Plot: Musgrave takes a deep dive into 1887 in this extensively researched novel. Taking the issues of the time—race and politics—he has created a probable piece of fiction based on the time period. Historically accurate, the author has written an intriguing mystery that unfolds at an even pace. The strategy the author uses to introduce each of the suspects lures the reader into the mystery. Because these issues still exist today, this multilayered plot feels modern and helps the reader understand how these issues endure.
Prose/Style: Descriptive vocabulary and meticulously chosen words are true to the time period and lend the characters depth and a distinct image. Describing clothing as “britches” or “frocks” helps pull the reader into the time period and understand the class system of the era.
Originality: The author has creatively finessed the perfect blend of history and fiction putting the characters in a situation that truly could have taken place. Focusing on a small time period and changing setting by chapter keeps the reader engaged.
Character Development/Execution: The characters feel relatable and modern yet fit the time period. The common character throughout the series is clever despite her track record for defending her suspects. The variable types of characters are well-developed and grow throughout the story. The reader is not sure who to trust throughout the story, thus making the narrative more engaging.
Date Submitted: July 02, 2021
Explore late 19th Century life in our nation’s capital in this intriguing mystery. Grover Cleveland and his young wife are intricately involved in the plot. When a young woman stabs to death a Supreme Court nominee and waits to watch him die, the intrigue expands.
Clara Shortridge Foltz is chosen to defend the killer who is caught red-handed with her hand on the knife. Immediately the question of why comes to mind: Clara is described as a three-time loser in defending clients. Should be an open and shut case then, right?
Add in other historical figures from this time period including the Divine Ms. Sarah Bernhardt and Susan B. Anthony and the narrative becomes a political basketball.
Enjoy a ride through the Suffragette movement, the kidnapping of a President’s wife and a sinister plot to destroy evidence and the defendants, and you have a real page-turner. Washington, DC during this time period was certainly not a place you would want to live!
The characters are well developed and exhibit independence of character clearly missing in many women of that time period. They are looked down upon by most of the males in this book. Washington DC is described as a place where a negro needed to go if they wanted to succeed. Meanwhile, the Supreme Court is declaring some legislation unconstitutional to reverse desegregation legislation during the post-civil war era.
The end product is a microcosm of the problems facing the population during that time period. Many of those problems still linger today but it is a pleasure to revisit that era and reinspect the issues.
We received this digital download from the publisher through NetGalley in anticipation of an honest review and these are my independent opinions. 5/5 stars CE Williams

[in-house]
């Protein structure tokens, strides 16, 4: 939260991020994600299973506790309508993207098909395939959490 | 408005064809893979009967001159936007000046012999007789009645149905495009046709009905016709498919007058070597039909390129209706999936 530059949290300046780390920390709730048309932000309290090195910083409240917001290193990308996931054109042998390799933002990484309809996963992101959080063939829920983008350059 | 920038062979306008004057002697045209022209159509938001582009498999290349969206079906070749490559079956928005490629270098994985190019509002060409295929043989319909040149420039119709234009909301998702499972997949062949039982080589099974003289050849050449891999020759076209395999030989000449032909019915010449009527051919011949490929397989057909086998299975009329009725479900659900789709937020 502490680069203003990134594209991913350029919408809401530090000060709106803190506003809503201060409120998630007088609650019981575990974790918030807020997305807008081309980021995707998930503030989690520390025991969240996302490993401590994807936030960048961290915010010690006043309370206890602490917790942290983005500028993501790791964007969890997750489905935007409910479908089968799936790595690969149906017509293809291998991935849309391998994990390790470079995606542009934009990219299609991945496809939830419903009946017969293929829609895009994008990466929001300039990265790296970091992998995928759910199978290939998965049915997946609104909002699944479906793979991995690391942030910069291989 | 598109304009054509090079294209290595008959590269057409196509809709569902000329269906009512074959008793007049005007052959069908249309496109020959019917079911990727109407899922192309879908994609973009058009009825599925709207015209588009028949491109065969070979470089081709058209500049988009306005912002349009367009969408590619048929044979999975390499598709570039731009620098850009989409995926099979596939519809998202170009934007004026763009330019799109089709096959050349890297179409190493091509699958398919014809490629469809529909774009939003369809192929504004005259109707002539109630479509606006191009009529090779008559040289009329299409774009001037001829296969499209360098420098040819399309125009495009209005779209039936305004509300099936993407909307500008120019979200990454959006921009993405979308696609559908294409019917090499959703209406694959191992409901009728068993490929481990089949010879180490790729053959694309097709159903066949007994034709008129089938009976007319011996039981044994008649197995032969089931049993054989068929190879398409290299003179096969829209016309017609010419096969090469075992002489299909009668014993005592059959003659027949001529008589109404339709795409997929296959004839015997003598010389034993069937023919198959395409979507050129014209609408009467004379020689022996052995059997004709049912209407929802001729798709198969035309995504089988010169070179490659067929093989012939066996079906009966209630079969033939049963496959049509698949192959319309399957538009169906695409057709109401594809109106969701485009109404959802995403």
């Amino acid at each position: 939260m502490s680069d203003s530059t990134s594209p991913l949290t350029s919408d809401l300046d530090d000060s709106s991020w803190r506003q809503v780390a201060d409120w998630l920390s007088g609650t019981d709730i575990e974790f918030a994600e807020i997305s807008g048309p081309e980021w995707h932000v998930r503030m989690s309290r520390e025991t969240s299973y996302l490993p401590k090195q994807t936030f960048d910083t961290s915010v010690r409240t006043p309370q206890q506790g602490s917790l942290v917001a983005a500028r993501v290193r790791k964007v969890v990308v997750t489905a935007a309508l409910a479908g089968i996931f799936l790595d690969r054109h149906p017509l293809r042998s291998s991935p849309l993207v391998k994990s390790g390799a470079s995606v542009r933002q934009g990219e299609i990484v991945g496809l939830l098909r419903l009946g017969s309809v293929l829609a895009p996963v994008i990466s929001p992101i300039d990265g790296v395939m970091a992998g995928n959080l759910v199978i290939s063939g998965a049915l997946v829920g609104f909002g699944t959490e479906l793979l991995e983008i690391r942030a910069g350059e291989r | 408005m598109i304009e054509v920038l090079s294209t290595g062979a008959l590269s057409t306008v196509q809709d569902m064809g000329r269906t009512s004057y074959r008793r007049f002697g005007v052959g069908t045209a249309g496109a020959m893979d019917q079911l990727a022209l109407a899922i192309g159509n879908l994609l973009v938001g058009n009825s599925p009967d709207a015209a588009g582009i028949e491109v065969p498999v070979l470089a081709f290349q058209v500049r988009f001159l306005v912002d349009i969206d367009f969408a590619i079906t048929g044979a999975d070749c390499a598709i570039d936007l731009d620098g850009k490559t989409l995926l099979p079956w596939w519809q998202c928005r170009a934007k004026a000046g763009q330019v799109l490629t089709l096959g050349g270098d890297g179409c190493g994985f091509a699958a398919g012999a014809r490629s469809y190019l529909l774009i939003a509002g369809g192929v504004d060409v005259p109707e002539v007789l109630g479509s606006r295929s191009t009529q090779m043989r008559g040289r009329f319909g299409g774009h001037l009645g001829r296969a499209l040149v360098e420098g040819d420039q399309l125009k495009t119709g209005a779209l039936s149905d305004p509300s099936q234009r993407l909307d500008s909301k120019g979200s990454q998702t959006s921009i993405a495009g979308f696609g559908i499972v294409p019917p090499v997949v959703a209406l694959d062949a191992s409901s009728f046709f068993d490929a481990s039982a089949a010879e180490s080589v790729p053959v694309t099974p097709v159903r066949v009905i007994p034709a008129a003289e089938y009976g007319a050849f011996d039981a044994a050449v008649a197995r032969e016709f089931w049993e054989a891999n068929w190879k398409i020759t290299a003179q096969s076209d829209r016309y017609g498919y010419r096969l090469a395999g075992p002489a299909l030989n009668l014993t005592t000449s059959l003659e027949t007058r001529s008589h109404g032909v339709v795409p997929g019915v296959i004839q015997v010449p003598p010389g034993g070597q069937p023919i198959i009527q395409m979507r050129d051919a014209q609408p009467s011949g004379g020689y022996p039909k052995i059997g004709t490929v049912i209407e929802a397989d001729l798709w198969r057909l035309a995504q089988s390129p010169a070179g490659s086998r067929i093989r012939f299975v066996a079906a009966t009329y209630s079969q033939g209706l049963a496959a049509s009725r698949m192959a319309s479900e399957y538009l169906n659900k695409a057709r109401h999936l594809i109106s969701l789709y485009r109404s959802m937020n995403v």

Musgrave pens a remarkable story in The Angel's Trumpet. I've been honored to be able to enjoy this author's Portia of the Pacific Mysteries series. This one is book 4. This story is a credit to the series, and of course, it's written well. The characters just fit within the story and bring 1887 to life. I love a good historical novel, and this brings a lot more than just probable history, it brings a thrilling and original storyline that keeps this reader, hooked. I look forward to reading more by this author. This book is definitely recommended by Amy's Bookshelf Reviews.
"James Musgrave's The Angel's Trumpet is one of those rare historical mysteries that is both entirely plausible and yet truly original. A richly researched adventure into the complex social web of Gilded Age Washington, featuring deeply-realized and re-imagined luminaries including actress Sarah Bernhardt and President and Mrs. Cleveland, the novel is also surprisingly modern in its sensibilities, a compelling romp into an earlier era's struggle with addiction and vice and secrecy and race relations, and, most of all, hidden sources of power. You will read this book in one sitting--and you will be very glad that you did. A meticulously-plotted gem from a master of the genre."
"I really like this novel. The way Musgrave weaves together real life characters in fictional settings reminds me of Ragtime. I think in this novel in the series he comes closest to recreating the period of Reconstruction. I am able to visualize in my mind Washington DC of the late 19th century, a period that laid the foundation of the Jim Crow era. My favorite character is Sarah Bernhardt. Musgrave is able to peel away the trappings of fame and fortune that embodied this period to reveal not only a skilled actress but a very vulnerable and maternal figure. She is David's 'real mother.' I think readers will readily see the parallels the Gilded Age have with our plutocratic riddled world today and white nationalism. Musgrave really is an amazing writer."
"The Angel's Trumpet has as many twists and turns as an Alpine highway, and I thoroughly enjoyed the trip. The story, set in Washington D. C. during the Grover Cleveland administration, provides a marvelous insight into the societal interaction of the times as well as the interactions between the races. The characters are intense and the action riveting. It's one of those books that when you pick it up you can't put it down until you've finished it."